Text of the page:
UK Roadmap to achieve zero food waste to landfill launched
A major report which sets out to stop billions of pounds worth of food being consigned to landfill was launched in London on 11th November 2013. The report, entitled ‘Vision 2020: UK Roadmap to Zero Food Waste to Landfill’, is the culmination of more than two years’ work and sets the framework to achieve a food waste-free future by 2020.
Its ambition is to:
- Save the UK economy over £17bn a year by 2020 through the reduction of food wasted by households, businesses and the public sector.
- Prevent 27m tonnes of greenhouse gas (GHG) a year from entering the atmosphere.
- Return over 1.3m tonnes a year of valuable nutrients to the soil.
- Generate over 1 terrawatt-hour (Twh) electricity a year, enough to power over 600,000 homes.
The report has been authored by ReFood, the UK’s foremost food waste recycler, in collaboration with BioRegional, an entrepreneurial charity that promotes sustainable businesses through its One Planet Living philosophy.
In order to achieve zero food waste to landfill by 2020, the report's principal recommendations are:
- A clear timetable for the phased introduction of a ban on food waste to landfill to come into full force by 2020, allowing industry the time to finance and develop an optimum collection and processing infrastructure.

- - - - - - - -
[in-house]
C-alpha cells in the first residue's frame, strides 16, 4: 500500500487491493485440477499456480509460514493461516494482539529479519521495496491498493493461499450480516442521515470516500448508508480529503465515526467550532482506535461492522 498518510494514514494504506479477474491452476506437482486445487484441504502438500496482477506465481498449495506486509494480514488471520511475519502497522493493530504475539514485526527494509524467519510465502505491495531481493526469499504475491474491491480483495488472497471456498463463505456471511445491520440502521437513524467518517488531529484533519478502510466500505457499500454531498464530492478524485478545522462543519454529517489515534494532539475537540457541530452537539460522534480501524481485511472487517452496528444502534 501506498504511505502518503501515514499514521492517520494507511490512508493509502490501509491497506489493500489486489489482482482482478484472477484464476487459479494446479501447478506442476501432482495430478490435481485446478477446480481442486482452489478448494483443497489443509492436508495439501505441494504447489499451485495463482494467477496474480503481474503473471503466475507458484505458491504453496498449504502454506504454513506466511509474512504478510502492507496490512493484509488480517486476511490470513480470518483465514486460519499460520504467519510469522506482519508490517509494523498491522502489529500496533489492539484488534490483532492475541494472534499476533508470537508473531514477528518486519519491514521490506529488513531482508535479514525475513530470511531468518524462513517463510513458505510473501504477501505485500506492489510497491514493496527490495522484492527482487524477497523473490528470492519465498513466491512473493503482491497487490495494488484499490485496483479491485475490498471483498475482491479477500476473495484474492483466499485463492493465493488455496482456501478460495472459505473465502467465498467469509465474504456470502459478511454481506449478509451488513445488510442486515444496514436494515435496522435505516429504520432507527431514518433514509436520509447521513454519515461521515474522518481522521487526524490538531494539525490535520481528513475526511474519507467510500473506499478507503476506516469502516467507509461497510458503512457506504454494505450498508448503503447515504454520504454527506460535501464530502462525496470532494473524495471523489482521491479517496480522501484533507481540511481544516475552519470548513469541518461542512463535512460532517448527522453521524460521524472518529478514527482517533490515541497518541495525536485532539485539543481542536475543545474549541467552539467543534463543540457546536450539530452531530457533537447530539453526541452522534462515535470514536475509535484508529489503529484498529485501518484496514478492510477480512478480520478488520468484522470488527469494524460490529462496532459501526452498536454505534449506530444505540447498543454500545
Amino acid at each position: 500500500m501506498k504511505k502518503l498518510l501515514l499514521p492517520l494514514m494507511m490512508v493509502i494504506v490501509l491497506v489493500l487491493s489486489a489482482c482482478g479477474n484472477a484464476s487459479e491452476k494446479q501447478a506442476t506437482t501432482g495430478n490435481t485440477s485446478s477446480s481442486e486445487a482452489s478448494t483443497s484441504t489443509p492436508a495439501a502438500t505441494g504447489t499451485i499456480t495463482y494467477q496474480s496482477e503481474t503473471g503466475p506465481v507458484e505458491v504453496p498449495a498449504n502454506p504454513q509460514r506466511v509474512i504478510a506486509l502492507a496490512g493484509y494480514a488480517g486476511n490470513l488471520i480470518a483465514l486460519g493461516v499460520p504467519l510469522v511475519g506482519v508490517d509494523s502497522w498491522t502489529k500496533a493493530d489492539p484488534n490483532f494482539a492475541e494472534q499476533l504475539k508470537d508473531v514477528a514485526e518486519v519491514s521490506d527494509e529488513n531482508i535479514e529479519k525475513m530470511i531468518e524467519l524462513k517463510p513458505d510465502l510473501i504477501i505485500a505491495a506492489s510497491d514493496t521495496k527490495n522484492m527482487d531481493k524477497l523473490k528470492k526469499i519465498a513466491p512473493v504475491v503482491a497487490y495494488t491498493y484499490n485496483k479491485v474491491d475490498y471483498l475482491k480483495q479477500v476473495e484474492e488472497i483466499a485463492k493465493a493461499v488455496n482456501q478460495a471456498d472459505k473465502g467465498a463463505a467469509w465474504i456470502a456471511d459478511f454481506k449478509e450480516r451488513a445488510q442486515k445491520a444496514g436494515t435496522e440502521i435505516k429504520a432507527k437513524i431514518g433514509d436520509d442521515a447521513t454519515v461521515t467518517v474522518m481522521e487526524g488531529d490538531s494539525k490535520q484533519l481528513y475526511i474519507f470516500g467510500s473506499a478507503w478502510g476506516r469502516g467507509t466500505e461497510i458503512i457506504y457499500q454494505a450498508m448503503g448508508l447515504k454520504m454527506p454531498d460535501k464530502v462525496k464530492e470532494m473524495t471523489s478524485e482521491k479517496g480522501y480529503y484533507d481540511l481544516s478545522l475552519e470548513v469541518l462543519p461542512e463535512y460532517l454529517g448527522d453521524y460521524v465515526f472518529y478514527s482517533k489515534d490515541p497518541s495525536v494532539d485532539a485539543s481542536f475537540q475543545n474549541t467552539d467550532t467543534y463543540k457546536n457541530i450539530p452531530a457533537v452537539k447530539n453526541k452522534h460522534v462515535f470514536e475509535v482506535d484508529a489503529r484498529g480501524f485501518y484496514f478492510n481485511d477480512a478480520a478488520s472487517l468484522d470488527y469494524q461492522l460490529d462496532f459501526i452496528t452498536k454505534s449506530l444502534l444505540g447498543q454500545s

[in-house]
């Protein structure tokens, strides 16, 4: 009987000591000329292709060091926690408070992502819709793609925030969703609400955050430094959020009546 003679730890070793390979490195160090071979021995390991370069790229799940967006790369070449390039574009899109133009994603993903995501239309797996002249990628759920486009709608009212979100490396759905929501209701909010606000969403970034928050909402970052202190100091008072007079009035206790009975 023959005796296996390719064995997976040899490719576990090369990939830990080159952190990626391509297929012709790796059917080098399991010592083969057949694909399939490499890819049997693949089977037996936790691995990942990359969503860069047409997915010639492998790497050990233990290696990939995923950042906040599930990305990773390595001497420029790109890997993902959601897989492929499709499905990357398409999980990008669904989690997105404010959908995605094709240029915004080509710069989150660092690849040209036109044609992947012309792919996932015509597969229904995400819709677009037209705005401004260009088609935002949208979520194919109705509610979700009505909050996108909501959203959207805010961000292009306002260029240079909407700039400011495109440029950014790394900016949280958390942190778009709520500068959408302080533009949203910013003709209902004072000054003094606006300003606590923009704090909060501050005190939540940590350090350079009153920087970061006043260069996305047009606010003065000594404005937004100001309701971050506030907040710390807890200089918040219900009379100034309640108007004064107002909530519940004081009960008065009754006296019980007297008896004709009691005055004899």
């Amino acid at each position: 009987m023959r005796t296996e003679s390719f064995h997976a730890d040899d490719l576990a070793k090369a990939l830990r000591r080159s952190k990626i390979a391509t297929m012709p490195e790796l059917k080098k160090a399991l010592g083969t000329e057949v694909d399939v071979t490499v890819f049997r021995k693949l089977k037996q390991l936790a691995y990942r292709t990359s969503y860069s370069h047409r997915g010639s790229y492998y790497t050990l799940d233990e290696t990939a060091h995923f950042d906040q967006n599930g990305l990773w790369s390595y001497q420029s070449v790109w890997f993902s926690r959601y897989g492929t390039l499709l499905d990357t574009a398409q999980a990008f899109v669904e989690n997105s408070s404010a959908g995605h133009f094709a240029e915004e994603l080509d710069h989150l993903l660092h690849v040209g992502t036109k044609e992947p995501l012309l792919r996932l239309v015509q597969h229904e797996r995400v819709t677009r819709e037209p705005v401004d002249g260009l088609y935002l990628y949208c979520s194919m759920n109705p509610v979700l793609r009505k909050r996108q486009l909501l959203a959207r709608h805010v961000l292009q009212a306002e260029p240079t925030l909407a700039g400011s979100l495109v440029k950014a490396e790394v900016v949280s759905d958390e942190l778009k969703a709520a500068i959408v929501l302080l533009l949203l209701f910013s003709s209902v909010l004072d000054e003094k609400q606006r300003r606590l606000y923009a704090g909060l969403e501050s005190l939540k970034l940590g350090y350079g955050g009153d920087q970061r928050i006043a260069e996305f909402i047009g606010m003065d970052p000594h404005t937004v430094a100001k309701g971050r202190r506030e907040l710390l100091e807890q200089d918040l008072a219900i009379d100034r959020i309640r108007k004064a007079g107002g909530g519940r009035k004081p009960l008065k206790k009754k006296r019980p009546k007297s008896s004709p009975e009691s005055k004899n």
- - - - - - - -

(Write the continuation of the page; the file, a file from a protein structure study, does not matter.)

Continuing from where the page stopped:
- Compulsory separate collections of food waste from homes and businesses, with an outcome that optimises its value to provide energy, nutrients for agriculture and, preferably, heat.
- Greater collaboration at every stage of the supply chain and between key stakeholders to accelerate the adoption of best practice, improve waste prevention and maximise the value of food waste as a resource.
- The integration of food waste education into school, college and professional training programmes and increased support for WRAP’s 'Love Food Hate Waste' initiative.
The report highlights where and why food waste is happening at each stage of the UK supply chain; what actions are being taken to tackle food waste in each sector and what more can be done in the future to drive the positive environmental, economic and social outcomes, for the greater good.< Back to News